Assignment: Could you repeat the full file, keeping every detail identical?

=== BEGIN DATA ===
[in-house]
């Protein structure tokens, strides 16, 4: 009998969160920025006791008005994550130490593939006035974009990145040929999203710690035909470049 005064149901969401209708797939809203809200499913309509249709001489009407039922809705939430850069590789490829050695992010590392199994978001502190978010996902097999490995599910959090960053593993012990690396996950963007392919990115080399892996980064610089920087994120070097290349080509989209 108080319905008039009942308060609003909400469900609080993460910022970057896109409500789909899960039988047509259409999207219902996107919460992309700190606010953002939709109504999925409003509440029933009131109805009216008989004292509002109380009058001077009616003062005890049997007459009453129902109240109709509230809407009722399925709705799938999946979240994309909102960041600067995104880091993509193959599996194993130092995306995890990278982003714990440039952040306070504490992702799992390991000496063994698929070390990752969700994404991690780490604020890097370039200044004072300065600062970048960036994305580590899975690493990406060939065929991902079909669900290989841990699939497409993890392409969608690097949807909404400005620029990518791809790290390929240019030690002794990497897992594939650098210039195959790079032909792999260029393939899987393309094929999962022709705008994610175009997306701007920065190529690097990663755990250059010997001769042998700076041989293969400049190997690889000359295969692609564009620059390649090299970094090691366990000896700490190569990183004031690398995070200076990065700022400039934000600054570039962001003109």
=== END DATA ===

[in-house]
């Protein structure tokens, strides 16, 4: 009998969160920025006791008005994550130490593939006035974009990145040929999203710690035909470049 005064149901969401209708797939809203809200499913309509249709001489009407039922809705939430850069590789490829050695992010590392199994978001502190978010996902097999490995599910959090960053593993012990690396996950963007392919990115080399892996980064610089920087994120070097290349080509989209 108080319905008039009942308060609003909400469900609080993460910022970057896109409500789909899960039988047509259409999207219902996107919460992309700190606010953002939709109504999925409003509440029933009131109805009216008989004292509002109380009058001077009616003062005890049997007459009453129902109240109709509230809407009722399925709705799938999946979240994309909102960041600067995104880091993509193959599996194993130092995306995890990278982003714990440039952040306070504490992702799992390991000496063994698929070390990752969700994404991690780490604020890097370039200044004072300065600062970048960036994305580590899975690493990406060939065929991902079909669900290989841990699939497409993890392409969608690097949807909404400005620029990518791809790290390929240019030690002794990497897992594939650098210039195959790079032909792999260029393939899987393309094929999962022709705008994610175009997306701007920065190529690097990663755990250059010997001769042998700076041989293969400049190997690889000359295969692609564009620059390649090299970094090691366990000896700490190569990183004031690398995070200076990065700022400039934000600054570039962001003109």